More and more, as our society transitions to a digital era of communication, we receive our information in bits and pieces.  We have become a culture of tweets and posts, where statements are made in 140 characters or less.  We no longer have a tolerance for an actual news article or opinion piece, preferring instead to relegate our reading to short blurbs often framed by those with equally short attention spans and even less actual knowledge.  And yes, you know exactly whom I referring to with that last comment.  The average internet video is only 2.7 minutes long, and while the average webpage has about 593 words on it, studies suggest that we actually read only 28% of them.  And then we wonder why are so horribly misinformed about the realities of the world around us.

Sure, the internet and modern technology can be wonderful resources for information.  There is definitely something to be said for being able to look up who the other member of WHAM was with the touch of a single button, but sadly, the problem with this means of interacting with our world is that it also saps our diligence for doing some actual research to fully explore and understand a given topic.  We have become a culture of immediate knowledge gratification, and if you can’t tell us what we want to know in 140 characters or less, well, screw it, we just don’t need to know about it all that badly.  Oh and don’t go telling me you simply don’t have time to read a more lengthy column on the topic.  If you have enough time to waste on surfing Facebook to troll your ex for seemingly hours on end, you have time to read a five minute article on Medium.

The concern is that most subject matter- the real issues that confront our modern society- aren’t as easily answered as that.  Believe it or not, complex issues require deep thought, significant contemplation, and thorough research- none of which we are willing to give them.  And so we come up with inadequate solutions to the true dilemmas we face.  We espouse uninformed opinions and spout off on subjects of which we have little discernible knowledge.  As the Avett Brothers famously declared, “Ain’t it like most people? I’m no different.  We love to talk on things we don’t know about.”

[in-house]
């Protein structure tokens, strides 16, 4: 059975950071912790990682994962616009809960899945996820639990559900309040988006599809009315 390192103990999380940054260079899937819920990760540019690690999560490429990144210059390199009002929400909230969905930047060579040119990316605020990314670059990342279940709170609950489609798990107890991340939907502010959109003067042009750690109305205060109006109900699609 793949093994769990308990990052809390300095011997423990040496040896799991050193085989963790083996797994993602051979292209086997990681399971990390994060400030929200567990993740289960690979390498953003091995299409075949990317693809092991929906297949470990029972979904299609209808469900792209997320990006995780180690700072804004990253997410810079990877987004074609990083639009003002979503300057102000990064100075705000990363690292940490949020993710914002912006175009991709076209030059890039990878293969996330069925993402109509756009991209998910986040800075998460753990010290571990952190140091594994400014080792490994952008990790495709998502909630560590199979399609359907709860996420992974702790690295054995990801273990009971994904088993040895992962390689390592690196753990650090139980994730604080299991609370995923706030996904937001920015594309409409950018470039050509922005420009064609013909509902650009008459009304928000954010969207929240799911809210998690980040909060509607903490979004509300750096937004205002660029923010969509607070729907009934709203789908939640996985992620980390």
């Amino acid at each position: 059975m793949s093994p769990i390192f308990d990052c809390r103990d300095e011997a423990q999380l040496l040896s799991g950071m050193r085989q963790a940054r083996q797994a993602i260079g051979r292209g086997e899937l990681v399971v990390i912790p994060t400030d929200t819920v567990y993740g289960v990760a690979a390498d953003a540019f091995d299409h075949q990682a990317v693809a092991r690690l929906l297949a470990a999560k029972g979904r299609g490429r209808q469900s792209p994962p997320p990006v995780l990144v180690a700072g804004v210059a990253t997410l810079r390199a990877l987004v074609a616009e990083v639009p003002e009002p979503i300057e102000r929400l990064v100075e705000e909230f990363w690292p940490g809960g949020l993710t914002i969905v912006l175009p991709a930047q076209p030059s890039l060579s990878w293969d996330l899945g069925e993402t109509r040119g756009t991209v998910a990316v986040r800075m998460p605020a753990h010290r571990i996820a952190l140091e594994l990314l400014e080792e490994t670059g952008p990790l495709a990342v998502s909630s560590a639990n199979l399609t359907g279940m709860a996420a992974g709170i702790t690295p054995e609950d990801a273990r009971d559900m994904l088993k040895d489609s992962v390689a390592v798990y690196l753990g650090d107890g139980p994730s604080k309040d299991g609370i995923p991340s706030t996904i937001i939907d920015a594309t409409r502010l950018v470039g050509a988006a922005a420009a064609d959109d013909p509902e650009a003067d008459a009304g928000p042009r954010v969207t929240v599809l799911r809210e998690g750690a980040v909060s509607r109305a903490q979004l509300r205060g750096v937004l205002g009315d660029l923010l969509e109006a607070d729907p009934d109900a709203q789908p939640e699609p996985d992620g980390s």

And so, I will not shorten my column to gain more readers or acquiesce to the dwindling attention span of a reading audience too emerged in social media and digital nonsense to get to the end of a column.  Instead I will use my thousand words to actually fully indulge a topic and help readers appreciate an at least sometimes articulate, thought-out exploration of a given theme, a theme I will admittedly probably know very little about.  But hey, at least I’ll continue to get you to read a thousand words, and isn’t that purpose enough?

Steven Craig is the author of the best-selling novel WAITING FOR TODAY, as well as numerous published poems, short stories, and dramatic works.  Read his blog TRUTH: in 1000 Words or Less every THURSDAY at